The invention of the time machine is one that we have all wondered about at one point or another. Some of us would travel to the future to see what is in store for mankind. Some of us would travel back to witness historical events, or to visit loved ones that we have lost. I believe that most of us are just looking for simpler times. Well, good news. The time machine does exist and it is affordable for anybody who is willing to travel. It's called Jazz and it can transport you to a time where things do not seem so fast and complicated. It is time travel and right now Ab Barrs is at the controls and he is taking us back to the glory days of Jazz royalty: Duke Ellington.
Anybody who is familiar with Ab Barrs already knows that he is one of the most unique reed players in the world today. Being more than familiar you might know that Ab Barrs has been at the center of Dutch Jazz and improvised music scene for nearly 30 years. This reed player hailing from Axel, Holland is best known for his involvement with Misha Mengelbergs' ICP orchestra, but since 1990 his main focus has been the Ab Barrs Trio with which he has released numerous albums and has toured worldwide, including Europe, Australia, and the U.S. The trio consisting of Ab Barrs on clarinet and tenor saxophone, Wilbert de Joode on double bass, and drummer Martin van Duynhoven has streched into a quartet with the help of long time collaborator trombonist, Joost Buis for their latest release, a superb homage to Ellington, titled Kinda Dukish.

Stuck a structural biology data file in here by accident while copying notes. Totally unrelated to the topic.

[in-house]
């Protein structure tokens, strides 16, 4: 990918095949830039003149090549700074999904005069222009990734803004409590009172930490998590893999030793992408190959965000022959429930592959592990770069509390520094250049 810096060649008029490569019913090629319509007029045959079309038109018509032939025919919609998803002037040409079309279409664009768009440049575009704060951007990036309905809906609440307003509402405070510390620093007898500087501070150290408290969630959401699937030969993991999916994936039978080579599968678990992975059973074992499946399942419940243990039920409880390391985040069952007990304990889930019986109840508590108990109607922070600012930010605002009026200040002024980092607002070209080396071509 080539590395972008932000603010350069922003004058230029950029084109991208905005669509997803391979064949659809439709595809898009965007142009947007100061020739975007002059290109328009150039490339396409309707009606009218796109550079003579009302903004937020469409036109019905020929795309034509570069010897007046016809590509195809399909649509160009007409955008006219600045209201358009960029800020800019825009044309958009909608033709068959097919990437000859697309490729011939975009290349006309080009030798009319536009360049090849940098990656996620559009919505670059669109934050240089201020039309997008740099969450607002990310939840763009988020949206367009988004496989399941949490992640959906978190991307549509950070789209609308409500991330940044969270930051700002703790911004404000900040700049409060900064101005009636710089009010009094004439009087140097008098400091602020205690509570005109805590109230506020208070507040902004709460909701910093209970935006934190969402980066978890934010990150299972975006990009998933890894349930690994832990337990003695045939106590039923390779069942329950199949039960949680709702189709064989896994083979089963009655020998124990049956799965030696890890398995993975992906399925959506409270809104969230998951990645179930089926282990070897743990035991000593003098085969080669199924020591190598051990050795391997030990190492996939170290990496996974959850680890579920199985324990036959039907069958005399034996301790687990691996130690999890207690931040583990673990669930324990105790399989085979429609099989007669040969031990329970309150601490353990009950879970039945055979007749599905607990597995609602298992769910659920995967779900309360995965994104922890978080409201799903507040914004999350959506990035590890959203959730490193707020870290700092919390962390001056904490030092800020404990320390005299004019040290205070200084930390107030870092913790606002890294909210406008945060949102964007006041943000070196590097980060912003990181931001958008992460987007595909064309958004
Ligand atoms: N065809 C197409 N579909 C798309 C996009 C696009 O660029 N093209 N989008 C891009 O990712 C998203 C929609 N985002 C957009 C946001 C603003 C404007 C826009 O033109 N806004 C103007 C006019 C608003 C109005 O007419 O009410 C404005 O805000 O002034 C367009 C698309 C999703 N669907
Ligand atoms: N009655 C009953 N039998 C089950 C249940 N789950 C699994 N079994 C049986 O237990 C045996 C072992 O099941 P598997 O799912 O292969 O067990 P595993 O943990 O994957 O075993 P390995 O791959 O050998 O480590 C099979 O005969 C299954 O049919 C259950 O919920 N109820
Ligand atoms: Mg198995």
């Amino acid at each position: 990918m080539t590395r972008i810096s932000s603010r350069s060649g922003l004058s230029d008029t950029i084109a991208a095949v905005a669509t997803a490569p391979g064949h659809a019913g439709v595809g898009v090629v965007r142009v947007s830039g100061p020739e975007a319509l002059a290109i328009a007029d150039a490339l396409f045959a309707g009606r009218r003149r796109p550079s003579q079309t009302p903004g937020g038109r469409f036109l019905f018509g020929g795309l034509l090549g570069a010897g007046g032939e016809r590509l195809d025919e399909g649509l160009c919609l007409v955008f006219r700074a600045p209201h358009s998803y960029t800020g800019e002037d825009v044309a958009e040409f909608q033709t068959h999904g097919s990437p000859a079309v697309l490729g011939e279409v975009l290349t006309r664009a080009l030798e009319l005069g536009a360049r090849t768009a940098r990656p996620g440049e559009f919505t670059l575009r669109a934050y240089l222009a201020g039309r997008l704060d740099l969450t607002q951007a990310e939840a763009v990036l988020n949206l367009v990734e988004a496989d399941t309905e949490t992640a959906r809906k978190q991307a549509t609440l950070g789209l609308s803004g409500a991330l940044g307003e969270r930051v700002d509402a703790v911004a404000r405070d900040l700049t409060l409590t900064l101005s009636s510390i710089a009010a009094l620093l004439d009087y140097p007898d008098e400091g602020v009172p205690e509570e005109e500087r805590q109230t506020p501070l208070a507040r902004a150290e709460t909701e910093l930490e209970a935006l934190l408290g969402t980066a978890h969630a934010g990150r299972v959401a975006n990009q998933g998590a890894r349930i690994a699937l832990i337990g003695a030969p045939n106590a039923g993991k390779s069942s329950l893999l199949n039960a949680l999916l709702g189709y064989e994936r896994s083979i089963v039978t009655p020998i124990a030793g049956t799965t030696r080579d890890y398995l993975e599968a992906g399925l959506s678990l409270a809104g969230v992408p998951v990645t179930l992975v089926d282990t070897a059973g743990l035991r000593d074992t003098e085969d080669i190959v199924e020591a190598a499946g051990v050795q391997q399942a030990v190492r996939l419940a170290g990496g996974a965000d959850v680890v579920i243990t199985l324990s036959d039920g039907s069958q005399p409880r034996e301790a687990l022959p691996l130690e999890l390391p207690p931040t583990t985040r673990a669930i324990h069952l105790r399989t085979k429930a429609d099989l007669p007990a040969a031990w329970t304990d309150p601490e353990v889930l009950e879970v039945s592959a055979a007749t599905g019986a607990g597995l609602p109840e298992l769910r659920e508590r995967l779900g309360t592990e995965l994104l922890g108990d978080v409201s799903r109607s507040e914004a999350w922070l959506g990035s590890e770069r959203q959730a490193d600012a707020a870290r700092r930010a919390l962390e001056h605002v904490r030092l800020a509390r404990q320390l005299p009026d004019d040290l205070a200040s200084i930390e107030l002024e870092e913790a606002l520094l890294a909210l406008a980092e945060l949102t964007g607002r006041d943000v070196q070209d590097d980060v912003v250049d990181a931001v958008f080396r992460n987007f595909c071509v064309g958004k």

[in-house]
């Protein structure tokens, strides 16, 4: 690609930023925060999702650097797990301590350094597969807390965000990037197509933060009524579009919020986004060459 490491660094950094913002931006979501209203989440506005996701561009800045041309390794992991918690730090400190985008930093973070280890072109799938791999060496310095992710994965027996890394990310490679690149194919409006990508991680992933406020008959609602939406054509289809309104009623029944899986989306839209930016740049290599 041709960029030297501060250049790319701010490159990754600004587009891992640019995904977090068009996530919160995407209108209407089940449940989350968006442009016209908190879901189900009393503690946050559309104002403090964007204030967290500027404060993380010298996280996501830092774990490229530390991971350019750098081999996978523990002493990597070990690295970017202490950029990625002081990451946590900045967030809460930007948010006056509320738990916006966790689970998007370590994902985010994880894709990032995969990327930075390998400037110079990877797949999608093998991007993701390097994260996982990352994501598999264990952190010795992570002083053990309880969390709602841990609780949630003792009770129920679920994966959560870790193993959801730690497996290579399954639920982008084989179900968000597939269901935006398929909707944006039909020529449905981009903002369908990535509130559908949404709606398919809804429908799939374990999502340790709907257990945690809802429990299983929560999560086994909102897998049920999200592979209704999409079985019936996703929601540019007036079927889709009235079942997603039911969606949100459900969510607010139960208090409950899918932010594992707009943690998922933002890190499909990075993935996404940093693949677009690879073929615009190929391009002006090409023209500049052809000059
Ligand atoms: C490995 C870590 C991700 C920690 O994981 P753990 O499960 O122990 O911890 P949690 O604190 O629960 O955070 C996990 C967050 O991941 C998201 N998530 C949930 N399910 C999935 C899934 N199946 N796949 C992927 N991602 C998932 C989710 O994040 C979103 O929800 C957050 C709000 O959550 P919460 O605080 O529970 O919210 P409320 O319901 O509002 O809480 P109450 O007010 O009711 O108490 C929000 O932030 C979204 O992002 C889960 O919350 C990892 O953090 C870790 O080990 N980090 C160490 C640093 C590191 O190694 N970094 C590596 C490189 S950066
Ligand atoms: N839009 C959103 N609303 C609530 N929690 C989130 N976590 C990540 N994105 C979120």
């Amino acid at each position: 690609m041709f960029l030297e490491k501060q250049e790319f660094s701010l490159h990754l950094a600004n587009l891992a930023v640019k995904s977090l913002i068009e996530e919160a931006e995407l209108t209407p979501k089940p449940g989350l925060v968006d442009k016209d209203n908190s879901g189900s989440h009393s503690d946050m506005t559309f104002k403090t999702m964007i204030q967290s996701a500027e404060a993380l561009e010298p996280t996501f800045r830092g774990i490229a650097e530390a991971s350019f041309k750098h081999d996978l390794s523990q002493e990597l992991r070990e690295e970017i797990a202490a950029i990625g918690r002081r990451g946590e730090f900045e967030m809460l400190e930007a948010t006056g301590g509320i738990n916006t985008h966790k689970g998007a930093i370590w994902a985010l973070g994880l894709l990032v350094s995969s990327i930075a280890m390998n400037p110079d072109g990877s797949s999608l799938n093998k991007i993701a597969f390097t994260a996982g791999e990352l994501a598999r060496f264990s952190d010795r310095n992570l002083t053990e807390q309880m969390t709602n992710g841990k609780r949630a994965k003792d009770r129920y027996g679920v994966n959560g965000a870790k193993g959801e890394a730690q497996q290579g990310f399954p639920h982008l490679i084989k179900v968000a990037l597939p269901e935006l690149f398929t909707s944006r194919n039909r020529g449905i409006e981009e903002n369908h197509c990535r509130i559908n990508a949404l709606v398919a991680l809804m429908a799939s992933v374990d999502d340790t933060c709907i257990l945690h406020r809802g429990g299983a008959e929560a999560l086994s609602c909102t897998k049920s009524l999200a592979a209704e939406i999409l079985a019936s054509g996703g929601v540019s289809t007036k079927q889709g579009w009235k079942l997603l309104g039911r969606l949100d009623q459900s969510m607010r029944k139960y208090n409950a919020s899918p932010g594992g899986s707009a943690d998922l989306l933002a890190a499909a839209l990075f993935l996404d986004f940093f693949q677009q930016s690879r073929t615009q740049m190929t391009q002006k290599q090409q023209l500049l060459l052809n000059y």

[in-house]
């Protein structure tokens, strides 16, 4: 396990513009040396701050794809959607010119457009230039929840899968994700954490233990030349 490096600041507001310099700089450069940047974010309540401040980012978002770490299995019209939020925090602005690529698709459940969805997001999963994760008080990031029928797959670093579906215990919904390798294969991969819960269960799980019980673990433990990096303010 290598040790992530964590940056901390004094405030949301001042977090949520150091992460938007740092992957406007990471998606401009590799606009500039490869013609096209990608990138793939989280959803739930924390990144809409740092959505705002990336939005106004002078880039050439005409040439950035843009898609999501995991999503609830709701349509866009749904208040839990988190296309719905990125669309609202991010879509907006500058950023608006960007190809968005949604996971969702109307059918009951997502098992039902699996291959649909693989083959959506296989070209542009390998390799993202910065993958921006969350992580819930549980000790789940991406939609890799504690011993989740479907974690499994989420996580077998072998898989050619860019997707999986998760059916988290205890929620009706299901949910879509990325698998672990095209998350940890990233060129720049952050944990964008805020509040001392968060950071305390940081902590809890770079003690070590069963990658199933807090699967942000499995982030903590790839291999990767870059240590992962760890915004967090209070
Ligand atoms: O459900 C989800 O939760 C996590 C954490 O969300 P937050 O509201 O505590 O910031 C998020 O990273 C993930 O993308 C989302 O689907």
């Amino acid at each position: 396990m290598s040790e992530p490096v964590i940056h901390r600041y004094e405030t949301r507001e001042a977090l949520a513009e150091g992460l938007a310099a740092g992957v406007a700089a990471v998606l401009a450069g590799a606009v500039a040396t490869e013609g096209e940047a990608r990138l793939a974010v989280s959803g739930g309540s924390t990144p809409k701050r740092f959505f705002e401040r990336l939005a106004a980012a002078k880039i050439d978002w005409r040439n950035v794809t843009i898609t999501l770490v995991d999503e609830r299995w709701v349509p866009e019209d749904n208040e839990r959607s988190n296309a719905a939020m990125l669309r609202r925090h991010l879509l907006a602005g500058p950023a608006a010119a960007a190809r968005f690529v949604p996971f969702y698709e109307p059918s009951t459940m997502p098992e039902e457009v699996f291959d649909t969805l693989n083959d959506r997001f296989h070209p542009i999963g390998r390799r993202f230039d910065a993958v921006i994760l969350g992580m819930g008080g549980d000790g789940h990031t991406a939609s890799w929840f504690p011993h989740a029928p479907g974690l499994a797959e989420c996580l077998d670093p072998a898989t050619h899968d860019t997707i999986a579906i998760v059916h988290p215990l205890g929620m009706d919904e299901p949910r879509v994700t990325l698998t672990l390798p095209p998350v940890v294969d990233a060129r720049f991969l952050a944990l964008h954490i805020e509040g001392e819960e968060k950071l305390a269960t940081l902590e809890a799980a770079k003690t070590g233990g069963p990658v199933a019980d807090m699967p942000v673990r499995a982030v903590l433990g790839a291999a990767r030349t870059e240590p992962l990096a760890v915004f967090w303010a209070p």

The most refreshing idea about this tribute is that there is no piano player showing off how well they can reproduce the original music. The Ab Barrs Quartet make these songs their own, with a definitive twist, but not so twisted that it becomes something other than a true tribute. Some of the tunes on Kinda Dukish are more obscure than others but never to the point of deconstruction. One of the highlights on Kinda Dukish is the first track, "Solitude," in which Barrs indeed plays in solitude. It is a version that is slow, winding, and menacing and yes it is played note for note. It is also a song that transports you back in time and allows you to feel as if you are experiencing a true avant-garde Jazz genius for the very first time. To sum it up Kinda Dukish is kinda incredible.